FacebookTwitterRedditEmail

The Poor Need Not Apply

On Wednesday, Donald Trump, at a 2020 election campaign rally in Iowa … STOP. Reread that, please. Yes, in office only five months, Trump already is campaigning for reelection. Compelling case for term limits, yet this is not the point of my essay.

Nor is it the point of my essay that while at this event, Trump defended his Cabinet appointments—a bunch of billionaires, like former Goldman Sachs president and chief operating officer from 2006 to 2017, Gary Cohn, who now is Trump’s economic adviser. (You know, same Goldman Sachs that Trump condemned, during that other campaign, for controlling Hillary Clinton. Same Goldman Sachs Trump used to underscore Clinton’s alliance with Wall Street.)
Here’s what Trump said to his Cedar Rapids audience: “In those particular positions I just don’t want a poor person. Does that make sense?”

And:

…this is the President of Goldman Sachs! Smart! Having him represent us, he went from massive paydays to peanuts. The peanuts, the little tiny…These are people that are great, brilliant business minds.

It is also not my point to emphasize that Cohn can well afford “peanuts” now, since he left Goldman Sachs in January with a $285 million payout. Or that he can well afford “peanuts” now, since his net worth is $600 million.
Trump also said this, and I’m nearing my point: “In those particular positions and I just don’t want a poor person. Does that make sense?”

He then stressed that his appointees don’t want the money. “…they’re representing the country. And they had to give up a lot to take these jobs. They gave up a lot.” Isn’t Trump failing to acknowledge that the economic group most representative of this country is not the billionaire class?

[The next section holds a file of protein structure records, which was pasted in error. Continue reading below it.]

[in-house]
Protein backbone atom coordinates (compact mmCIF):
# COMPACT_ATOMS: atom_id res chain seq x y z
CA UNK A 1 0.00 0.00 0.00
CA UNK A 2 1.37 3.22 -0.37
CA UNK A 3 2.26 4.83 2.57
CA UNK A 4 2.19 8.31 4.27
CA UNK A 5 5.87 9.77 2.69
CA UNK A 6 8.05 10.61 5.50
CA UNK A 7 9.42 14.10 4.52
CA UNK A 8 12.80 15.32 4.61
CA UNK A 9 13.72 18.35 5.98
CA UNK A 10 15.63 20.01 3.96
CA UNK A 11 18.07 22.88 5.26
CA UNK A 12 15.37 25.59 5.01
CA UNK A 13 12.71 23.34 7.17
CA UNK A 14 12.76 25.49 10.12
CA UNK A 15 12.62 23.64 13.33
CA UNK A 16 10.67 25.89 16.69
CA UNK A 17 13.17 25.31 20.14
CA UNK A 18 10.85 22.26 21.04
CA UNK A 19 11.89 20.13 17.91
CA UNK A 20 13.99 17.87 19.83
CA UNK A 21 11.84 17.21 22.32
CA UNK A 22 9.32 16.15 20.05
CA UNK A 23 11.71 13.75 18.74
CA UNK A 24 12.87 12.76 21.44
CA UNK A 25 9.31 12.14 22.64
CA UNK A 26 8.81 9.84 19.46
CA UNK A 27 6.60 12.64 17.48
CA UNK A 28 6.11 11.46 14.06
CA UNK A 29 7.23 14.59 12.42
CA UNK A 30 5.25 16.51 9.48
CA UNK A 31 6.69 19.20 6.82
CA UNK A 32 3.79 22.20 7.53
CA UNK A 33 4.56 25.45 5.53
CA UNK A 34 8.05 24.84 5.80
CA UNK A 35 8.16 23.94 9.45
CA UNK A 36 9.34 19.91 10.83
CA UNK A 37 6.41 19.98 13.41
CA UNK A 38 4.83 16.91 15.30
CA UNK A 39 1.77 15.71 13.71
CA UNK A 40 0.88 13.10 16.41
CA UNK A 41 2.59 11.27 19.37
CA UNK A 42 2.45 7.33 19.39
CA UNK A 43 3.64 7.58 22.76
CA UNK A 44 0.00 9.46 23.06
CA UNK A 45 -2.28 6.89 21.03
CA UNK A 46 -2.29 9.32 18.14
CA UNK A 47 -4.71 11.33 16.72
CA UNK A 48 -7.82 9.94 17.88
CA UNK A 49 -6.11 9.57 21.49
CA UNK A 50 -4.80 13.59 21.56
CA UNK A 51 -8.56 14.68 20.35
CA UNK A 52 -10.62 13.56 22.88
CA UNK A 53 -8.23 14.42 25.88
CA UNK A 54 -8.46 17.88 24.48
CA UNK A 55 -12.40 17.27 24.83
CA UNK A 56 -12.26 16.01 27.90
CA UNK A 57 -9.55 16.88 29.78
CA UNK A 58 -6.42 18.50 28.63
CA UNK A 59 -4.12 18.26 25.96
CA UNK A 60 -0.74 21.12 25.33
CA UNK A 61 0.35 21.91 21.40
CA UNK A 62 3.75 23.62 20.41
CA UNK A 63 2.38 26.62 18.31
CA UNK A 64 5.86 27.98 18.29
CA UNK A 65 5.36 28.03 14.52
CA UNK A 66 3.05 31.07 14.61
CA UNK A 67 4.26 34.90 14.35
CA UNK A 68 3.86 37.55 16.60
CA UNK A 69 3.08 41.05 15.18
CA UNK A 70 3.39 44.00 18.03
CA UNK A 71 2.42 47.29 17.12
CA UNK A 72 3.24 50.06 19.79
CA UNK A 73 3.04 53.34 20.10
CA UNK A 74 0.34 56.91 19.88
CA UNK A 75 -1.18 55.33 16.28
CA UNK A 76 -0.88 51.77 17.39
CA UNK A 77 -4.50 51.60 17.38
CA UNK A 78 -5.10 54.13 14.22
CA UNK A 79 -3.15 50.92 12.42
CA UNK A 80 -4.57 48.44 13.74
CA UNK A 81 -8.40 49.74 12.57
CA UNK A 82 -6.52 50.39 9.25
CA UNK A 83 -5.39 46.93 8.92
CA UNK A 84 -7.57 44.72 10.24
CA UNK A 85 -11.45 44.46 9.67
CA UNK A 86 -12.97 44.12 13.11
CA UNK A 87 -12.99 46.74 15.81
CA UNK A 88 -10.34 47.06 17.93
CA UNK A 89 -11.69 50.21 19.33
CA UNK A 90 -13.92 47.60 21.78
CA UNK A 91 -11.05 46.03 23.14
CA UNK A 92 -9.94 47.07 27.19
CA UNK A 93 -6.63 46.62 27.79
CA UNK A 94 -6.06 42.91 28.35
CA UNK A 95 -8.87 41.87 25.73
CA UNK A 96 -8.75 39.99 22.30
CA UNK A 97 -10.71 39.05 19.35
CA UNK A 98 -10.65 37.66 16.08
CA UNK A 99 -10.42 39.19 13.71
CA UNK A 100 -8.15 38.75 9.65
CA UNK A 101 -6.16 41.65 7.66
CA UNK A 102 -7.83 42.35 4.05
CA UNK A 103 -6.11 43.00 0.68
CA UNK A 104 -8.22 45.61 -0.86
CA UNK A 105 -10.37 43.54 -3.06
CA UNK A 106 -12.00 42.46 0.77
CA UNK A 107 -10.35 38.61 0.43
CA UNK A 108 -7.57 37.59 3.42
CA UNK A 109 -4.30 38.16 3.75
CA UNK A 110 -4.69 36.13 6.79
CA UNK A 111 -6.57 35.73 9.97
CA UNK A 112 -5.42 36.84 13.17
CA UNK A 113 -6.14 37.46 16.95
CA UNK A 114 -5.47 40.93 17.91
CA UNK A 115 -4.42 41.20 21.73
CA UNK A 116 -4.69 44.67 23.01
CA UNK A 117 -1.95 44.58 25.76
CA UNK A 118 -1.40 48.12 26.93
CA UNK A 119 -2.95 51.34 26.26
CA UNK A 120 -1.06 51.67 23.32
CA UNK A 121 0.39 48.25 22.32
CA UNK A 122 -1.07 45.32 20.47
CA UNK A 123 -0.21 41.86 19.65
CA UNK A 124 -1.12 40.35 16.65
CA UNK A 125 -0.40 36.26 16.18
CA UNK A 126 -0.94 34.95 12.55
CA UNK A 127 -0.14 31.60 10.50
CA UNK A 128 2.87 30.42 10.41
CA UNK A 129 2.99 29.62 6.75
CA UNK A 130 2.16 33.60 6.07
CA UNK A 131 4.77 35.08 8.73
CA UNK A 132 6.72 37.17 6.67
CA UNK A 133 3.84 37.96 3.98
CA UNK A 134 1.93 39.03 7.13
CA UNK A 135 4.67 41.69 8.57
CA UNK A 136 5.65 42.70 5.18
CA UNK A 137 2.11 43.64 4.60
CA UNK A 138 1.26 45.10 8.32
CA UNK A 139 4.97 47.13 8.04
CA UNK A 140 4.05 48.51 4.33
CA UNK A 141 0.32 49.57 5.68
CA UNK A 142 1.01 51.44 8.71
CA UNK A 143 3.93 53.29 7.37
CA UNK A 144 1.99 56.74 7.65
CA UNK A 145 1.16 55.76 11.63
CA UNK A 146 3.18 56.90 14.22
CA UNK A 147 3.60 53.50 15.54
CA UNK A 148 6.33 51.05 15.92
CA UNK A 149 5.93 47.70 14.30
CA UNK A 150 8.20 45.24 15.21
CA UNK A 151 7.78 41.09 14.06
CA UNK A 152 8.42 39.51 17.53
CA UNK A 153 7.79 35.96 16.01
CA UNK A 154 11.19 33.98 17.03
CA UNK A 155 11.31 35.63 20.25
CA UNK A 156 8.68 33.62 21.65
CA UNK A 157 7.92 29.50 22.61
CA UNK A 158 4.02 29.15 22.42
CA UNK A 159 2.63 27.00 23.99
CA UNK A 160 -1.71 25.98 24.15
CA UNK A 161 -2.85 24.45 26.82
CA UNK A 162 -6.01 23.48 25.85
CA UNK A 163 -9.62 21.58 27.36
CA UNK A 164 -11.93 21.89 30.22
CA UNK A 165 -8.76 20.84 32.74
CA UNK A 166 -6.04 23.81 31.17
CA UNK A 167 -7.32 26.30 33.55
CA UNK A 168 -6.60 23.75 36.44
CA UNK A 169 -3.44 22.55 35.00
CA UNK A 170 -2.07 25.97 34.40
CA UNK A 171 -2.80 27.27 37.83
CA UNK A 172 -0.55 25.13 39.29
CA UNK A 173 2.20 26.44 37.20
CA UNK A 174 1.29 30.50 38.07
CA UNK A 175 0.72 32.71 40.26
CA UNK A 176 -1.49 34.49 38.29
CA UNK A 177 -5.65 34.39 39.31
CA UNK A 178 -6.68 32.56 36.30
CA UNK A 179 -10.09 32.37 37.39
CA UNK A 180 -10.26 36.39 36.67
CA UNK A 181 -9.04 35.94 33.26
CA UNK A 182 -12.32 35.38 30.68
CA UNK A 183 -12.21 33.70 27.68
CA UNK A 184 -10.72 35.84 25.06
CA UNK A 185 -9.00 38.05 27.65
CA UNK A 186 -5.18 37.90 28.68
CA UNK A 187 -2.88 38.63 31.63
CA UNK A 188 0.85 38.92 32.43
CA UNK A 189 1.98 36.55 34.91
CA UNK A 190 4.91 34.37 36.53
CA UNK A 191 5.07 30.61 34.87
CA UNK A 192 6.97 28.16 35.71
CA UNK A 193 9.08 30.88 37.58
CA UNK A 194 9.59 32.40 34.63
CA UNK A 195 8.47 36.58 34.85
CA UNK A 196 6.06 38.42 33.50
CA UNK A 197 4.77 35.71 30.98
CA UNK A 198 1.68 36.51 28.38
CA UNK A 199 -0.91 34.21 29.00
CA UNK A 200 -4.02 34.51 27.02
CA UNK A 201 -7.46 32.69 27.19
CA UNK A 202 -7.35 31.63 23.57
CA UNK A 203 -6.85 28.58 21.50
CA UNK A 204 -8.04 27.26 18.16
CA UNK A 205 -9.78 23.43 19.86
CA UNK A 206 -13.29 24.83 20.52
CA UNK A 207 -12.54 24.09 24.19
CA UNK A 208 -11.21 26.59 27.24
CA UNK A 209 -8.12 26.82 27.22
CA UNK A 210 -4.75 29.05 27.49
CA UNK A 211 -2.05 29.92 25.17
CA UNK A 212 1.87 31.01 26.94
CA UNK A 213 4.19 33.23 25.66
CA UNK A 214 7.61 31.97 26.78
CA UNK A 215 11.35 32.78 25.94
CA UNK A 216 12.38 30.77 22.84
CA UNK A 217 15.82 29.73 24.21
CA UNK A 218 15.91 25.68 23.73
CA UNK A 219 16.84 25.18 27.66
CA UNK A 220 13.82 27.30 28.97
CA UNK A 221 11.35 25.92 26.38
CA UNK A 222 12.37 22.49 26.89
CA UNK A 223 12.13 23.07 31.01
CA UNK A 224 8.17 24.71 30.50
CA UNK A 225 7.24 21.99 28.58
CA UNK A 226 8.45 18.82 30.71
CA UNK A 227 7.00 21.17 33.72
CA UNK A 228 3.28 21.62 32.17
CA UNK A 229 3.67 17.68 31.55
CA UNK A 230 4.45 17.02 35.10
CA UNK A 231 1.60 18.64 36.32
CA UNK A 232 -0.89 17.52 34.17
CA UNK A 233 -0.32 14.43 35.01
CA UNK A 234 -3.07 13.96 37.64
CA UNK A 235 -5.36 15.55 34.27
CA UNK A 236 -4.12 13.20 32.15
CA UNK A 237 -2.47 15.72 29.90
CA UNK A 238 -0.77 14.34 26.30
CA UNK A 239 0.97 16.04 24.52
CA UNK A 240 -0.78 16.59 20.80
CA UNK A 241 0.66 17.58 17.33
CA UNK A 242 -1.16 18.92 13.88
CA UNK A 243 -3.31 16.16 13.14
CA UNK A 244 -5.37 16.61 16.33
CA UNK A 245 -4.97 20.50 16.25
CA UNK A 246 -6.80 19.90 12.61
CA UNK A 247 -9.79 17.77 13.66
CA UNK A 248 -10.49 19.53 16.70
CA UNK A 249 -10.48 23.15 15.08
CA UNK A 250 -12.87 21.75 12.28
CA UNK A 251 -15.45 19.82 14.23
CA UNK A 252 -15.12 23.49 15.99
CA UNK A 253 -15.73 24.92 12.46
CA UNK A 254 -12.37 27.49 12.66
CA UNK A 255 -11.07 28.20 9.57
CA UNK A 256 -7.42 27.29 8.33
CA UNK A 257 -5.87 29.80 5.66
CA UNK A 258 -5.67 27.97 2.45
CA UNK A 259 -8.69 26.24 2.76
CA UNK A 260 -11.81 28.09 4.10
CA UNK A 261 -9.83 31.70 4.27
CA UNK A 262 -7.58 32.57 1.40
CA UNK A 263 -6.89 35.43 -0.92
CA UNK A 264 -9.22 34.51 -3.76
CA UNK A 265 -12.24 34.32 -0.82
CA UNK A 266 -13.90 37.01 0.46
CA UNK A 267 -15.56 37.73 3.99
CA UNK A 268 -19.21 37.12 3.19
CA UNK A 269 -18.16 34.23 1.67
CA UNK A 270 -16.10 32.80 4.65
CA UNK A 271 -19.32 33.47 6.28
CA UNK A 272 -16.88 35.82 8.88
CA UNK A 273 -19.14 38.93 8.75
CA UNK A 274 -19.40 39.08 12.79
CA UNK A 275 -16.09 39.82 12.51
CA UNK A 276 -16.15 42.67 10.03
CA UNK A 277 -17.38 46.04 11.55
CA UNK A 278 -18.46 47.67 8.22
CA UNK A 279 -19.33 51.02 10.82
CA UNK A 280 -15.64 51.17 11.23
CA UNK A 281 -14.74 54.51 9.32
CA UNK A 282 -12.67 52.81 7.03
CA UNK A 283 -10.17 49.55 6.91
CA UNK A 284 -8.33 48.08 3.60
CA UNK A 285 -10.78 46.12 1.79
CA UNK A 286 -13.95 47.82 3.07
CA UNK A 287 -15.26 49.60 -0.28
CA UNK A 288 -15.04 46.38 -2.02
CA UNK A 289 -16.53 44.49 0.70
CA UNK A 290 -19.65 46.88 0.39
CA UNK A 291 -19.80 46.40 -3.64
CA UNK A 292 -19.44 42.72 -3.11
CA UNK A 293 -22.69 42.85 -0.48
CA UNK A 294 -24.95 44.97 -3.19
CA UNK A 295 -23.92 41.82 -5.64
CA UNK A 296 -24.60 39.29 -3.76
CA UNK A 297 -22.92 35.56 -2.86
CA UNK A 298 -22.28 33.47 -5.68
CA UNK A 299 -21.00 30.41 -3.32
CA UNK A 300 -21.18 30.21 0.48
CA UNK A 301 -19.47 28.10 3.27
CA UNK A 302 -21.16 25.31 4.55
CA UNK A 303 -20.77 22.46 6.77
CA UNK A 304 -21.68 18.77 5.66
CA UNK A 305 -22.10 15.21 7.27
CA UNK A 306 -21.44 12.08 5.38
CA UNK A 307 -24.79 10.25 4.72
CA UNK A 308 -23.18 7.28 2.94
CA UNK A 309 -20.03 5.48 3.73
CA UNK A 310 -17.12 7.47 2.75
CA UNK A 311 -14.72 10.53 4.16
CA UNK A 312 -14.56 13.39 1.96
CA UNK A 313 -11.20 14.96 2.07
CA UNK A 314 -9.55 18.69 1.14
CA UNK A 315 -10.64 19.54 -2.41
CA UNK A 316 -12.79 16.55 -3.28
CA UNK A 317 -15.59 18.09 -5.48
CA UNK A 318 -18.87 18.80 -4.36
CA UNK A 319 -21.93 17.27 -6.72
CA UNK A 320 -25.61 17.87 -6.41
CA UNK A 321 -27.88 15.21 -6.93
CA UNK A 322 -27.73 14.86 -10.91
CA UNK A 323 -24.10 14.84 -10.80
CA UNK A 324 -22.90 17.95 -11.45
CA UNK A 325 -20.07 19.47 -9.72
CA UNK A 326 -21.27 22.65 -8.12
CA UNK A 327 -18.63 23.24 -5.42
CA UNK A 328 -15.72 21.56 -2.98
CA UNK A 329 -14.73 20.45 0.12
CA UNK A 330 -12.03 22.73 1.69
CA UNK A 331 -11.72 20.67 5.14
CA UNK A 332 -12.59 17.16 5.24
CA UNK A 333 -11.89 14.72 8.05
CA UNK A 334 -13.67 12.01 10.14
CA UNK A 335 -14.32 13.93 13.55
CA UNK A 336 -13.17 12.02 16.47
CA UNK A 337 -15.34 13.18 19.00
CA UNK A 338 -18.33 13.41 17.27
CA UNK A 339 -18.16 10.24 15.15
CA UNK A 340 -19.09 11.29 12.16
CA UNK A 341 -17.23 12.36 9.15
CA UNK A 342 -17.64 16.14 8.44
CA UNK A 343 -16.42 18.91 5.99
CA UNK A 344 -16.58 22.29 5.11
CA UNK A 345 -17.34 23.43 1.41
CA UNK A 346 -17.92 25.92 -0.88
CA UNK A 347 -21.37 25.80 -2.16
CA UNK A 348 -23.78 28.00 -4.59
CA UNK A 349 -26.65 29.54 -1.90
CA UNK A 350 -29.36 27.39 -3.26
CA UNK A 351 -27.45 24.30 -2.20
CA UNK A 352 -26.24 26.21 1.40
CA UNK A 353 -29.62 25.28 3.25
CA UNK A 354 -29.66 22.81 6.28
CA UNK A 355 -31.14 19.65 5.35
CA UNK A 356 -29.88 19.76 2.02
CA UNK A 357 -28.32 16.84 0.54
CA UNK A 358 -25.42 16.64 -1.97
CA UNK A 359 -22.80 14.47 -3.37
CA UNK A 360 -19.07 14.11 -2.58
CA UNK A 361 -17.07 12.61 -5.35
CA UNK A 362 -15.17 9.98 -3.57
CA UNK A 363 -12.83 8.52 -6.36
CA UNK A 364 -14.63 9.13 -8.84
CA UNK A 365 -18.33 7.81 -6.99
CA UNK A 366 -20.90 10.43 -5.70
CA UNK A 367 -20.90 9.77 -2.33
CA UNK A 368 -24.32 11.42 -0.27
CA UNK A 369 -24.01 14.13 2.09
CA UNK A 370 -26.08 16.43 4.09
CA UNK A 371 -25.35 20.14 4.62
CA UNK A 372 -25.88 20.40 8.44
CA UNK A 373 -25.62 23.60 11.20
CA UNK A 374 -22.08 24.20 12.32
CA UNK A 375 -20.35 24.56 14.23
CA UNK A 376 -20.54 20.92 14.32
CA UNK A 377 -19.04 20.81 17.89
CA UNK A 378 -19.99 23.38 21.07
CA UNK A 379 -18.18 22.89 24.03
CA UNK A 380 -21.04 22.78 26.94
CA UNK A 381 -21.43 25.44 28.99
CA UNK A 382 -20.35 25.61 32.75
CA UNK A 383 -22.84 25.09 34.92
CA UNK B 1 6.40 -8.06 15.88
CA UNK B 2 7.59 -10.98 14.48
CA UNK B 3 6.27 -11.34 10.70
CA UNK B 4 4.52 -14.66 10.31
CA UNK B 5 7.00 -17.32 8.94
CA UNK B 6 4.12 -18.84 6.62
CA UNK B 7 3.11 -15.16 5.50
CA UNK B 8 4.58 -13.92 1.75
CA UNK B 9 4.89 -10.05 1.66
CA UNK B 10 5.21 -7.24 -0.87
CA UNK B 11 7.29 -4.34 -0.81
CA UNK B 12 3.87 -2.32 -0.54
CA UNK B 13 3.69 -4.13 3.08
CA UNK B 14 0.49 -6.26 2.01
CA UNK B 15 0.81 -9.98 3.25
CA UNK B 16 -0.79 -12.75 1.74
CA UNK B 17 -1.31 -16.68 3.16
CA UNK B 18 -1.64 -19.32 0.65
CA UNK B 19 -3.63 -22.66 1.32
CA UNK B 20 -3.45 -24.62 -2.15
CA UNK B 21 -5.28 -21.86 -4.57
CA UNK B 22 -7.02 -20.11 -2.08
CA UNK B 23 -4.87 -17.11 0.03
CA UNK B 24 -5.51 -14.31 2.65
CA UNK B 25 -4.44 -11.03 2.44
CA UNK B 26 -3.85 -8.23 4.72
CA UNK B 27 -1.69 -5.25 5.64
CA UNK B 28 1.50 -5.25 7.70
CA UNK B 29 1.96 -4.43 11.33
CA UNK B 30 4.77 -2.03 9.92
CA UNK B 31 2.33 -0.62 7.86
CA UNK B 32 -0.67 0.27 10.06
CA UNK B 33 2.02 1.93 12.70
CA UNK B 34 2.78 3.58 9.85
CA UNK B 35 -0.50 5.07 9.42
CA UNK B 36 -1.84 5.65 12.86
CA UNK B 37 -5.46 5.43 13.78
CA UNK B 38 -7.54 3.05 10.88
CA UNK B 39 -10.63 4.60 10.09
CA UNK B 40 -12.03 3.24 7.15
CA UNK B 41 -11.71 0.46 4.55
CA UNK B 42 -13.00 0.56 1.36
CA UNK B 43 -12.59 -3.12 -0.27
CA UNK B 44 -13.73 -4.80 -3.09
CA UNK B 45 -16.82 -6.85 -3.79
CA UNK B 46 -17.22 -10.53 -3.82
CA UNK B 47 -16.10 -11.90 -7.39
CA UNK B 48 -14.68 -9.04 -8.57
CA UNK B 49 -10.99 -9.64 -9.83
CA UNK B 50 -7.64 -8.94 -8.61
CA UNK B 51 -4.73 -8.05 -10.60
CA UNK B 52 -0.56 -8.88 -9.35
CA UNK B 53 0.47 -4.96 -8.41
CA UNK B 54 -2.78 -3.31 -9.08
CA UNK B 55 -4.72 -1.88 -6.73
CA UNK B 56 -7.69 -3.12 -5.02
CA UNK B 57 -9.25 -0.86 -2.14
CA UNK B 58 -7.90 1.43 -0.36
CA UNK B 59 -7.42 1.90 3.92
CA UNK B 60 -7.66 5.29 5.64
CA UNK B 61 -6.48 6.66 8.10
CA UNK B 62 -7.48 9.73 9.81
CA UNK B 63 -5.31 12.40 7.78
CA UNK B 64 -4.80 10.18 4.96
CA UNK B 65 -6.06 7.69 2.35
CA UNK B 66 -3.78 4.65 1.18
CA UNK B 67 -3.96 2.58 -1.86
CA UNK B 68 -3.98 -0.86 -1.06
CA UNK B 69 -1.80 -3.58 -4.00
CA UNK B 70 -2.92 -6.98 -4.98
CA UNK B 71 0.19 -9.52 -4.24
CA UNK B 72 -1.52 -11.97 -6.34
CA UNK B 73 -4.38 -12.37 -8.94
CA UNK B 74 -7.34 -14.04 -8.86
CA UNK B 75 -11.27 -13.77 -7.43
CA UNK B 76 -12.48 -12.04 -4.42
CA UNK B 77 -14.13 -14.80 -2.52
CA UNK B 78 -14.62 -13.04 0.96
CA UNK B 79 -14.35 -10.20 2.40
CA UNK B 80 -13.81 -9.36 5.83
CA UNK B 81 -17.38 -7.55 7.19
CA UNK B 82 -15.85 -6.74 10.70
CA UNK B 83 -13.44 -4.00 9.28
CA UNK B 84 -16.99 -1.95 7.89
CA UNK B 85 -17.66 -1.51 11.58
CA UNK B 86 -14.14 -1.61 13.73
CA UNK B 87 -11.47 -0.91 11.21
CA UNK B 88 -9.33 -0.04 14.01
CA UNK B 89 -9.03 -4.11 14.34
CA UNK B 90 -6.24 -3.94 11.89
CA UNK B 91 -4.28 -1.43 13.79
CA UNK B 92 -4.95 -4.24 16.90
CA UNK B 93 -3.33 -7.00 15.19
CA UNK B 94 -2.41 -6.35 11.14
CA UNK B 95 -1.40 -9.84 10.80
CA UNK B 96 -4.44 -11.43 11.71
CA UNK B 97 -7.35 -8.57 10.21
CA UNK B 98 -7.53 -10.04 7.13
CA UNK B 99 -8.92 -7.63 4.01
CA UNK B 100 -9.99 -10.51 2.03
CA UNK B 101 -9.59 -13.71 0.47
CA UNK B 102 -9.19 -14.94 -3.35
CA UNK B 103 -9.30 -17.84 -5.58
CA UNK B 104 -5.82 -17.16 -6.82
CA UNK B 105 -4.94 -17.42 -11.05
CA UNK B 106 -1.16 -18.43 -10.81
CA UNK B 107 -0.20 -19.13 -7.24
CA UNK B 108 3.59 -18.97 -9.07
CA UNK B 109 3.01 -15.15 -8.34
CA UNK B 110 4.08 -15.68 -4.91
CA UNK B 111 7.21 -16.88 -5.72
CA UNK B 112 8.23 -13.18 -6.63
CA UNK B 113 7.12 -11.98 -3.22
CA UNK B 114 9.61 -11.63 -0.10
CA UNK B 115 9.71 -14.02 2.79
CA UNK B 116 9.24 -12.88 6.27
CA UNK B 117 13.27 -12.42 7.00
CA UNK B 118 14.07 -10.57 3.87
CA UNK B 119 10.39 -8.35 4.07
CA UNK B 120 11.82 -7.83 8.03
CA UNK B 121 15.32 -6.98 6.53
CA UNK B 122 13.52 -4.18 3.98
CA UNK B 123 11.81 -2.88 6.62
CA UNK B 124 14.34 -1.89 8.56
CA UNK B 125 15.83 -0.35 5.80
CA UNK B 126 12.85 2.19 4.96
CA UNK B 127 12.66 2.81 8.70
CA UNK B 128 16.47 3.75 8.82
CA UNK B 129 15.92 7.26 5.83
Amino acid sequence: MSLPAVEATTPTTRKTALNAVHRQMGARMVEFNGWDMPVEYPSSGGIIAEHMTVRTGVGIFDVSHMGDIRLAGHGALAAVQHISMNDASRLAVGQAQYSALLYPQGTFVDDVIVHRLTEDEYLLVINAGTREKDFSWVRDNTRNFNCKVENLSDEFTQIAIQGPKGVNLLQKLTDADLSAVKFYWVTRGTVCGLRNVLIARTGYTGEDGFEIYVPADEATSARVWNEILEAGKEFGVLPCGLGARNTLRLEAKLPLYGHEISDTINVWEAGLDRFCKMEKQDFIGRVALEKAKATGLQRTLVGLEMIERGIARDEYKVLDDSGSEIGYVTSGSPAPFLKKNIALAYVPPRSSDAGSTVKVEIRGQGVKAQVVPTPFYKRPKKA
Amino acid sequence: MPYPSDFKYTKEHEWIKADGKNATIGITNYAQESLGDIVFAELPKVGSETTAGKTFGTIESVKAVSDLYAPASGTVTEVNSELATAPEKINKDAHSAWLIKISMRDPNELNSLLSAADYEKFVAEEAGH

Um, and they, the uber-wealthy appointees, actually didn’t give up a lot. They left with a lot. And when they leave D.C. they leave with a lot.

Back to Trump’s not wanting a poor person. Is a poor person someone who’s made peanuts, or less, all his or her life? Most American workers will never see the peanuts these appointees among Trump’s Cabinet and other posts are making now. These appointees who “gave up a lot” to take these jobs for, well, peanuts.

Reflect on what Trump is saying to his supporters, the many who voted for him because they believed he listened to them, listened to them and then gave voice to their urgent needs. He wasn’t just going to make America great again; he was going to make them great again. But essentially he equates poverty with lack of intelligence. Again, “In those particular positions I just don’t want a poor person.” Can you imagine Trump’s wanting a poor person in any influential position? Only wealthy people deserve a seat at his table. The poor are nothing, but … poor.

These are the people Hillary Clinton called Deplorables.

The irony, and my point here, is that Trump also believes they are Deplorables.

More articles by:

Missy Beattie has written for National Public Radio and Nashville Life Magazine. She was an instructor of memoirs writing at Johns Hopkins’ Osher Lifelong Learning Institute in BaltimoreEmail: missybeat@gmail.com